A significant number of people with learning disabilities have been facing an increased level of isolation during the coronavirus lockdown because they can’t access the internet.
25% of people with learning disabilities, supported by Sussex-based, national voluntary befriending programme Gig Buddies, are locked out of the digital connection that so many of us are using to stay in touch with friends.
This Learning Disability Week (15-21 June) is exploring the importance of friendships during lockdown. Gig Buddies is running an emergency appeal during the week (and beyond), to help their participants that don’t currently have access to the internet get online.
Every donation will help to provide a smartphone to someone with a learning disability, helping them stay in touch with friends and giving them access to Gig Buddies’ online community.
Although lockdown restrictions are lifting, people living with a learning disability are not alone in feeling confused and anxious about the new rules and how they apply to them. They are also impacted by having a higher risk of respiratory issues, may be dependent on carers and those in supported living accommodation are subject to the Government’s more stringent protection measures that apply to care homes. Being connected digitally will continue to play a major role in tackling the isolation that people with learning disabilities felt even before lockdown began.
Paul Richards, Director of Gig Buddies, said: “The Coronavirus crisis has highlighted bigger inequalities for people with a learning disability who aren’t online. While many of us are staying connected with our communities online, people with learning disabilities are more cut off from society than ever before.
“Without access to the internet, a time like this is a very lonely place to be. Especially if you already know what it feels like to be socially isolated because you rely on a support worker to access the outside world.”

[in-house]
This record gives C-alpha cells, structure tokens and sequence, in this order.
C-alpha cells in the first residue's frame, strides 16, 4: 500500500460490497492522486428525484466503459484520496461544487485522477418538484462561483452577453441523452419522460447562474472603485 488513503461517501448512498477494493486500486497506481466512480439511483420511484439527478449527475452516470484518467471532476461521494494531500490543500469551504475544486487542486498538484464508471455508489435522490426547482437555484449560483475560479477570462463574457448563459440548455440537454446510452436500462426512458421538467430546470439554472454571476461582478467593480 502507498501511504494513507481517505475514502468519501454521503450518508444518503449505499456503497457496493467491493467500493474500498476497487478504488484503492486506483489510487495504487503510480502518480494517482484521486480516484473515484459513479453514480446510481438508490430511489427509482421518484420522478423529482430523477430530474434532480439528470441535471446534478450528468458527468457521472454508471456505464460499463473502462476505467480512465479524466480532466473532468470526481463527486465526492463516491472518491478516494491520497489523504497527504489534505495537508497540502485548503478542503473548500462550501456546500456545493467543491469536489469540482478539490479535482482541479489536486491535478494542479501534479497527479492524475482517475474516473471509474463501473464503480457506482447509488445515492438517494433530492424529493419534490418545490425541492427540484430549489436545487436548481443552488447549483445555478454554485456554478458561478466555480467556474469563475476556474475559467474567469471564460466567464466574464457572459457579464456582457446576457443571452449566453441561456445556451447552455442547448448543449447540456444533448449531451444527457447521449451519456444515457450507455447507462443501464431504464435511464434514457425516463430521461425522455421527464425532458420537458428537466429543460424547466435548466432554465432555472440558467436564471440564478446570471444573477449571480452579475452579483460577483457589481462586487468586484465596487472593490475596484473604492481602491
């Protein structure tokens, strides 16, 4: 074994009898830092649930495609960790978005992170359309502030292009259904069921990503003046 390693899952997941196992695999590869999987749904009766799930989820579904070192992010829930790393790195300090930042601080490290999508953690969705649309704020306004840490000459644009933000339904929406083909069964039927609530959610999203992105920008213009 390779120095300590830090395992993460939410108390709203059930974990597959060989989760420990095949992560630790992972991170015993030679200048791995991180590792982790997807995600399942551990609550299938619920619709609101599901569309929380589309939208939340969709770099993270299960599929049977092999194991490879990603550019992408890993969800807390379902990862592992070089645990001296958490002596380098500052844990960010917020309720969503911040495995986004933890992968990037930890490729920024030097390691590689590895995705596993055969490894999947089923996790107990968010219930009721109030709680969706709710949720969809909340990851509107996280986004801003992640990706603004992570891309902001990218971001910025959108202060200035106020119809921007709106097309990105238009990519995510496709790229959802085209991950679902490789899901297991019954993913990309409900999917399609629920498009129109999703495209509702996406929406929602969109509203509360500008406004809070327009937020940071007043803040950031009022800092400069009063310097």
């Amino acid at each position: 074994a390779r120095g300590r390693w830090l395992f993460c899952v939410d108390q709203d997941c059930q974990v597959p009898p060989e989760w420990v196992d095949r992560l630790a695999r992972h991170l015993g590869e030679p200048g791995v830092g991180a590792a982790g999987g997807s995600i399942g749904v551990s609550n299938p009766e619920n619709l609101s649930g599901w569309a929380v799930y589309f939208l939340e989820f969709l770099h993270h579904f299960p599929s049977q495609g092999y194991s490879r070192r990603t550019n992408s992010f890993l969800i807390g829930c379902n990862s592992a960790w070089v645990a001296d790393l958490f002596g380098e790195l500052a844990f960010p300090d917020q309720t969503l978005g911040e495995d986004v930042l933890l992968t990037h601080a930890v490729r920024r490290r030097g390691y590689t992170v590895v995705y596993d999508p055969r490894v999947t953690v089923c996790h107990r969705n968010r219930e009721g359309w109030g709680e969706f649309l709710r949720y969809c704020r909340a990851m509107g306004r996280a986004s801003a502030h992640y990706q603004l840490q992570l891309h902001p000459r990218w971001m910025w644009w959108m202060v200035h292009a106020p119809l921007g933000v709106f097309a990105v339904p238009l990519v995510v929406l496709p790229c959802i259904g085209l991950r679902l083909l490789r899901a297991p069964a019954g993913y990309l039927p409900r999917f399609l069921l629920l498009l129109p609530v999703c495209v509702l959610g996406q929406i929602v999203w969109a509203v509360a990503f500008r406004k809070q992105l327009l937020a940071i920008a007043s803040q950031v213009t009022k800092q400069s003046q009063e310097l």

Gig Buddies is a programme by national charity, Stay Up Late, that supports people with learning disabilities to see live music through their volunteering befriending service. In response to the coronavirus lockdown, the charity has brought many of its services online including; virtual coffee mornings, art clubs, evening socials and @Coronavirusfest – a virtual music festival to keep their beneficiaries, supporters and general public connected through music.
Case studies: Daniel (44) and Darren (54), Hastings
Getting online has opened up a whole new world for Daniel and totally transformed his experience of being in lockdown. Since being online, Daniel and Darren have been able to share laughs again together.
Daniel said: “I felt frustrated and even more isolated at the beginning of lockdown but now that I can see my friends, I feel like I’m in the room and not cut off and bored anymore. Getting online can really help you stay connected to your friends, to stay positive and not get depressed.”
The first thing Daniel and Darren are going to do together once lockdown lifts is have a BBQ and dance to Slade on the beach.
For more information on Gig Buddies and to donate to their Emergency Appeal, visit their website here.